11/06/2012 07:00 pm ET Updated Jan 06, 2013

Breaking The Faith

In the movie "My Big Fat Greek Wedding," the main character says, "Nice Greek girls are supposed to do three things in life: marry Greek boys, make Greek babies and feed everyone until the day we die." Just substitute Jewish in there and you have my upbringing.

There are many wonderful things about being Jewish: The food is amazing, the conversation is interesting and we are among the funniest people on earth. But Jewish women have certain expectations put on them. Growing up, I heard lectures about the dangers of interfaith dating throughout Hebrew school, and my grandmother was constantly concerned about me marrying since the age of 10.

Growing up, I didn't have a lot of luck with boys, let alone Jewish ones. I'm tall, curvy, smart, independent and loud. I'm not ashamed of having my own opinion, I don't care about what other people think of me and overall, I'm just a pain in the butt. So when an Orthodox rabbi set me up with my ex while I was in college, I jumped at the chance to have a relationship.

However, I wasn't prepared for it. From the beginning, our relationship was very public. Less than two months after we started dating, he was talking about 60-plus years of wedded bliss. It was enough to make any girl's head spin.

My faith taught me that getting married is perhaps the most sacred thing you can do as a woman. So here was a guy who regularly said he loved me, came from a good traditional Jewish family and wanted to marry me. I should be so lucky! This religious thinking combined with my crippling insecurity translated into a serious problem that I would take into my married life.

After two years of dating, there was a lot of pressure to tie the knot. It seemed that we had waited long enough. So he proposed and I accepted, and we married young, with my requirement that we wait to have children.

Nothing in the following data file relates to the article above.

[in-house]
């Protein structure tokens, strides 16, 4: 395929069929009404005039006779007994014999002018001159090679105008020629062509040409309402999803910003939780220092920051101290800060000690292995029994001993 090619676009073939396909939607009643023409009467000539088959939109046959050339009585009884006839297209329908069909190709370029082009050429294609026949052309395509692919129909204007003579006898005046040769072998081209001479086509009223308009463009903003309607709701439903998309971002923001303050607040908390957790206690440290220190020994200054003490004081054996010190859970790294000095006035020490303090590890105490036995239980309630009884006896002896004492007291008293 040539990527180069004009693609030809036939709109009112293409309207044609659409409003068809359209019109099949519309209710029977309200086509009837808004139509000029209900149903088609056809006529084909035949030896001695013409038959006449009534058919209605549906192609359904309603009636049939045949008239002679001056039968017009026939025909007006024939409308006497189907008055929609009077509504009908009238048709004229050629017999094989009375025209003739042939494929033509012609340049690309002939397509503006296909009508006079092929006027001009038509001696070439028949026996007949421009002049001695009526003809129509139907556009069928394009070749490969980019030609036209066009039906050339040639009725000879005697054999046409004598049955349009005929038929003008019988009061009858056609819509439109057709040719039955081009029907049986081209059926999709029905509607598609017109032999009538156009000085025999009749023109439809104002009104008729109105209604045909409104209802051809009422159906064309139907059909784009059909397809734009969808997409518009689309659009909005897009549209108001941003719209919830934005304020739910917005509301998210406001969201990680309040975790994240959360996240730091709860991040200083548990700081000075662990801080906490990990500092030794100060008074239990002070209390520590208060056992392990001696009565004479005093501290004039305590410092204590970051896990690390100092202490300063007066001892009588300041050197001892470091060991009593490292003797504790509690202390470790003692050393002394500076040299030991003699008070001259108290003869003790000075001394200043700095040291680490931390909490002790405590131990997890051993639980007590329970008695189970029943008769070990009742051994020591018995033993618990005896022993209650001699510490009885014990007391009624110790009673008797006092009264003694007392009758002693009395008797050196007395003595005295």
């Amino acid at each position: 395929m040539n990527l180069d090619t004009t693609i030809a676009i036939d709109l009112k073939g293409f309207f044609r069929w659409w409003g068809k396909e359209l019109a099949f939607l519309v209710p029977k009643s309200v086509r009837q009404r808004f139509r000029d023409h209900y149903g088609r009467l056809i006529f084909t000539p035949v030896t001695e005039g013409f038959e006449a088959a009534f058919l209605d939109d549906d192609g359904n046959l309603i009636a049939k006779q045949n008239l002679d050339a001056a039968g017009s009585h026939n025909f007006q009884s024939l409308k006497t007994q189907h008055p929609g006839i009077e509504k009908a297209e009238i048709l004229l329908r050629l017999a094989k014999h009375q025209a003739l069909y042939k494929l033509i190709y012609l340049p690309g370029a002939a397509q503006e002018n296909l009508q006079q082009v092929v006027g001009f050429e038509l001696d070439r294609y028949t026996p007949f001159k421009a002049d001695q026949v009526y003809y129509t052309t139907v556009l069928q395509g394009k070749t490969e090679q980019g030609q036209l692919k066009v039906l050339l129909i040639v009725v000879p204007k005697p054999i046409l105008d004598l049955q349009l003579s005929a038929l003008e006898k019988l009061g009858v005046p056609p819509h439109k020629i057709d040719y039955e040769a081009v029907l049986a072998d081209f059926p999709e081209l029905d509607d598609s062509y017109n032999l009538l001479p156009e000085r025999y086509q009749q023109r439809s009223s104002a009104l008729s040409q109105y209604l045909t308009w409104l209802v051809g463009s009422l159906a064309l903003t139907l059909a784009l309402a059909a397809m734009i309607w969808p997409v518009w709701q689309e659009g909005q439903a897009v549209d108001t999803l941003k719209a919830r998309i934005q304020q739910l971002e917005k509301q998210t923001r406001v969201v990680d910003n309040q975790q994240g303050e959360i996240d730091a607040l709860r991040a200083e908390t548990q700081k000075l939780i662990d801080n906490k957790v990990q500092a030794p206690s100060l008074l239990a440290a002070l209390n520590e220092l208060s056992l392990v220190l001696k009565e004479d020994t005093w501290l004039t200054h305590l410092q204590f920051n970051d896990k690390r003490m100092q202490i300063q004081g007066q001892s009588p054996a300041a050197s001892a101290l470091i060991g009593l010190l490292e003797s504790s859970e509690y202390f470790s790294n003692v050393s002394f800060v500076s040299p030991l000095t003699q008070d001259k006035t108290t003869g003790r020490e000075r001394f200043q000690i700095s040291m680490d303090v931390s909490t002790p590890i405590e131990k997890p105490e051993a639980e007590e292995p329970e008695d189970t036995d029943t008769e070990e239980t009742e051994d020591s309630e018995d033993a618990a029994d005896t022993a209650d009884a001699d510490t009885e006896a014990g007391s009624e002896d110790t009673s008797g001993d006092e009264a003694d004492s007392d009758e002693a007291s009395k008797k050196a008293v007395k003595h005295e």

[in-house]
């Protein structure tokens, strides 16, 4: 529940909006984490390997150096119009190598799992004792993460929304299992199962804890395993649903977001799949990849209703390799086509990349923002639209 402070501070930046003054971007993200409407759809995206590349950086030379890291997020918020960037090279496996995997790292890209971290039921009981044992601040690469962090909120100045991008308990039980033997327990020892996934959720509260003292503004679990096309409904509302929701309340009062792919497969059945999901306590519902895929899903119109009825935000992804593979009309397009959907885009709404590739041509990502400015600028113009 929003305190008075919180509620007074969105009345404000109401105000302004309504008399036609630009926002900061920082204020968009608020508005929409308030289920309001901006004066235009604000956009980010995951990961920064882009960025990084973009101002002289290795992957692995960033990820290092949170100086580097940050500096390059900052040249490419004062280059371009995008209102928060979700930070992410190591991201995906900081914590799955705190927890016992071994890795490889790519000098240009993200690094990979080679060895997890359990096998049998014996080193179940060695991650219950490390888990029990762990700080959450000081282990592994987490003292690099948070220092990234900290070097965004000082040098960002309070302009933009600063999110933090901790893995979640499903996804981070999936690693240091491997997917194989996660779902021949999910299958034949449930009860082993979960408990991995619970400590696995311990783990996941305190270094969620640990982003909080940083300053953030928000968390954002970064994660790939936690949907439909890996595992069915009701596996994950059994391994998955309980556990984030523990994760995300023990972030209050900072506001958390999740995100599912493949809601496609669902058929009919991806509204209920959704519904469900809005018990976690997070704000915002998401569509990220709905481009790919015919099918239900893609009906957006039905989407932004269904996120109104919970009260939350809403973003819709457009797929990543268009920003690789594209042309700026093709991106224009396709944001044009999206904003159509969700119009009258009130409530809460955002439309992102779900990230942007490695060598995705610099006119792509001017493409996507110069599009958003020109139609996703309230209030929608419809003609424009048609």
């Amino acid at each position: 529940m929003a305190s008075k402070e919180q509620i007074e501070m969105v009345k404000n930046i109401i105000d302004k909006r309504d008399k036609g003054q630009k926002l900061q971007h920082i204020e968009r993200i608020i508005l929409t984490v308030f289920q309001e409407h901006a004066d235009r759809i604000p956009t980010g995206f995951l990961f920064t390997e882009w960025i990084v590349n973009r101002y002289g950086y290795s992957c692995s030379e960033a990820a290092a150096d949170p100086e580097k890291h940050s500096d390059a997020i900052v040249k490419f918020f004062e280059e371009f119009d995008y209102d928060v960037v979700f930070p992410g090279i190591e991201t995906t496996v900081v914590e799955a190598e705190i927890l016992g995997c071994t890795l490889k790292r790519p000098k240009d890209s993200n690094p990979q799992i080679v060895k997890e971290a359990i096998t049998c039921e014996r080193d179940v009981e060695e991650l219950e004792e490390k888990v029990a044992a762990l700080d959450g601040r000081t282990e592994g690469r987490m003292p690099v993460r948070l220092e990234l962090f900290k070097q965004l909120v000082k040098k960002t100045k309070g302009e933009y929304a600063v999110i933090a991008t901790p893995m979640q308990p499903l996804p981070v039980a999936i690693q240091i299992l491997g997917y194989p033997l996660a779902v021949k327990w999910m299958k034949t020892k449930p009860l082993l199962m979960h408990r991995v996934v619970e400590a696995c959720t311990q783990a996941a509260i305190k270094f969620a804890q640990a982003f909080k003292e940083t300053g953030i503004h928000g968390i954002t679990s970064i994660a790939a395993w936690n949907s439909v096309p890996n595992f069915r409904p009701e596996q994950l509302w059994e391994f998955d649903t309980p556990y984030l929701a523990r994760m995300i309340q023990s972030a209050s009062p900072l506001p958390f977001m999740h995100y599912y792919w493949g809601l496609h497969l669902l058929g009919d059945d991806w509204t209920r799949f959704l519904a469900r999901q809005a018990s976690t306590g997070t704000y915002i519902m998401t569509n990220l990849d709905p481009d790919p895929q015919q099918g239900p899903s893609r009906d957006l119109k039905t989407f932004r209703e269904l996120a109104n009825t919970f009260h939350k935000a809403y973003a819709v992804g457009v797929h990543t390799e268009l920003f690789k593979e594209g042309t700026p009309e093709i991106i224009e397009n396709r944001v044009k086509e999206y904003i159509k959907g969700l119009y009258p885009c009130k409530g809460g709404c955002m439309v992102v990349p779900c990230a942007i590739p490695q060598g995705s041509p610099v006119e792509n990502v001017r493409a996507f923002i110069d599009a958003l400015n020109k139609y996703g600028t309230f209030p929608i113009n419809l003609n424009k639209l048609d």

From early on our marriage was difficult, as if a light bulb had turned off after the wedding. He had the same prerogative that I did: find a nice Jewish spouse. Now that he had done it, he felt like he didn't have to do anything else.

I set up a traditional Jewish home, right down to keeping kosher. I wanted to be a good wife. But while I was committed to being observant, he violated Jewish law by making me have to beg for sex throughout the marriage (in Judaism, it's an obligation for a man to have sex with his wife regularly). He got argumentative and would talk dismissively to me. For a person who grew up so traditional, he certainly didn't know how to treat others the way they wanted to be treated.

Almost two years into our marriage, I had a terrible medical scare. As a result, it became very unlikely that I would be able to have children. This comes with a multitude of issues, but there was a distinct Jewish issue for me: From a young age, I was expected to have babies and raise my kids to be Jewish. Now I wasn't sure I could. It was a traumatic discovery for me, one that shook my faith.

As time went on and my marriage became even rockier, I began to question the way I was observing my faith. I love Judaism because great rabbis encourage you to ask questions. There is an explanation behind every law and commandment -- a portion of the Torah, rabbinical commentary or just a story.

At one point, I thought about giving up on keeping kosher. We were poor, we could barely afford the high price of the meat and my diet was suffering. I asked my ex if he would ever consider it and he said no. I asked why. His response: "Well, I've always done it this way, and I see no reason to change." Not even a reference to Jewish law.

Those words struck a chord in me. This is not how I believed G-d to be, nor my faith's intention. Sure, my ex and I were both Jewish, but that didn't make our marriage harmonious. I could have found someone who believed what I did and was observant for a reason -- not "just because."

Although divorce is allowed in Judaism and I received a religious divorce as well as a civil one, it's not looked upon favorably. I have spoken with people, even fellow Jewish divorcees, who have said it's something we shouldn't talk about in public or tell others -- we don't want a reputation. It shocks me sometimes that there still is this stigma in a faith where divorce is not only allowed, but is encouraged if the marriage isn't working.

I have never been ashamed of my divorce, particularly as a Jew. In fact, I feel I am a better person now simply being observant and doing what was expected of me. My goal is to live my life fully while serving other and repairing the world, which is what my faith is about at its core. I'm not the world's best Jew, and you would never hear me proclaim that I am. Instead, I am becoming the person that G-d intended me to be, imperfections and all. For me, there is no higher calling than that.